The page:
• Be aware of age restrictions on sites, forums, gaming sites, and websites.
  • Take care when sharing images and stories of children on social media. Limit the audience for pictures of children, and avoid sharing pictures that show where you or your children live, work, play, go to school, shop, and so on.
  • Find and friend your children on their social media – you don’t have to be super-busy and comment on everything they post, but make sure you can see their activity to head off potential problems.
  • Talk with children about the reasons you need to monitor their social media use, and what you will be watching out for
  • Discuss honouring their privacy, but watching out for any bad behaviour.
  • Encourage children to discuss anything they find online that makes them uncomfortable, unhappy, or feel unsafe.
  • Let them know of other trusted adults or authorities (for example, Kids Helpline) that they can talk to about these issues as well.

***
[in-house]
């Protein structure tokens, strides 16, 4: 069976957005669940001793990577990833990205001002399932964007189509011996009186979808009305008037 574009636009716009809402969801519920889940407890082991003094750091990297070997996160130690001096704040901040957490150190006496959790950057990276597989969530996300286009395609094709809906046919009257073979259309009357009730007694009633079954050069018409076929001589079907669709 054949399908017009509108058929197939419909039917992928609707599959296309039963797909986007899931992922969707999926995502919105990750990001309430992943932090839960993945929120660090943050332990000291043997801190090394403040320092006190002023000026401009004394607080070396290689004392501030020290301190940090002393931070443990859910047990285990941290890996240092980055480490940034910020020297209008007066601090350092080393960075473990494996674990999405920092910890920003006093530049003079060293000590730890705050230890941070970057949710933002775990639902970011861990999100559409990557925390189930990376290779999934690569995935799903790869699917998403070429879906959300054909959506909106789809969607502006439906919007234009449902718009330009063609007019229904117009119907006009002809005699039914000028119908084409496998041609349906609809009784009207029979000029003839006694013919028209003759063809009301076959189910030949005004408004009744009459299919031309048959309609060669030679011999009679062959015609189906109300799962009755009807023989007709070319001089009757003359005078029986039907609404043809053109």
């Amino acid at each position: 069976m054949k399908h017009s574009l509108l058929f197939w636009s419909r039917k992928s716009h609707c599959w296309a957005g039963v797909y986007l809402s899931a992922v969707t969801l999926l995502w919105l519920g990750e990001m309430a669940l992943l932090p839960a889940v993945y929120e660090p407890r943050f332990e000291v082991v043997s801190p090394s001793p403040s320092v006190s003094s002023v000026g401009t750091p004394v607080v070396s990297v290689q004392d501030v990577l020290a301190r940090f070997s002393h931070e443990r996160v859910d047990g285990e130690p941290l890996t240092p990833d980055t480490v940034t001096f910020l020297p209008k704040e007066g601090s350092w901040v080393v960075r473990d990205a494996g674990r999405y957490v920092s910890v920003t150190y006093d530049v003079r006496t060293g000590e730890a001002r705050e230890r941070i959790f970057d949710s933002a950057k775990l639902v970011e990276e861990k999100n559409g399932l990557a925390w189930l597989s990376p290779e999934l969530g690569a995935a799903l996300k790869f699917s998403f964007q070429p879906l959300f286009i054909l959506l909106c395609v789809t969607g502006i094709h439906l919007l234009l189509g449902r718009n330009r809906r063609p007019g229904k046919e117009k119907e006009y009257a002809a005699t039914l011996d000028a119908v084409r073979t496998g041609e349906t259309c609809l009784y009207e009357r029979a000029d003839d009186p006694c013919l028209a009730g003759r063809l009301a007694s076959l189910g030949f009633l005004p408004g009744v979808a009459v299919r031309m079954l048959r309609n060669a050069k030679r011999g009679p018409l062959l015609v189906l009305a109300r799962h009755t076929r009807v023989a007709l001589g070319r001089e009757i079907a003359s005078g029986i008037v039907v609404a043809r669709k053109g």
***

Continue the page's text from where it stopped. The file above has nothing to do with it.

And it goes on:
Useful resources

Managing online safety: schools, educators, and businesses

According to eSafety research, one in five young Australians aged 8 to 17 years reported being socially excluded, threatened or abused online.

A Psychology Today report suggests up to 15% of adults have experienced cyber-bullying in some form.

Schools and businesses have an important role to play to ensure that staff, students, and employees are safe from bullying behaviour.

This is especially relevant for boarding schools, home-schooling, and online school educators, where many rural, regional and remote students spend their school terms.

The following tips for schools and businesses may help students, staff, and business employees remain safe and happy.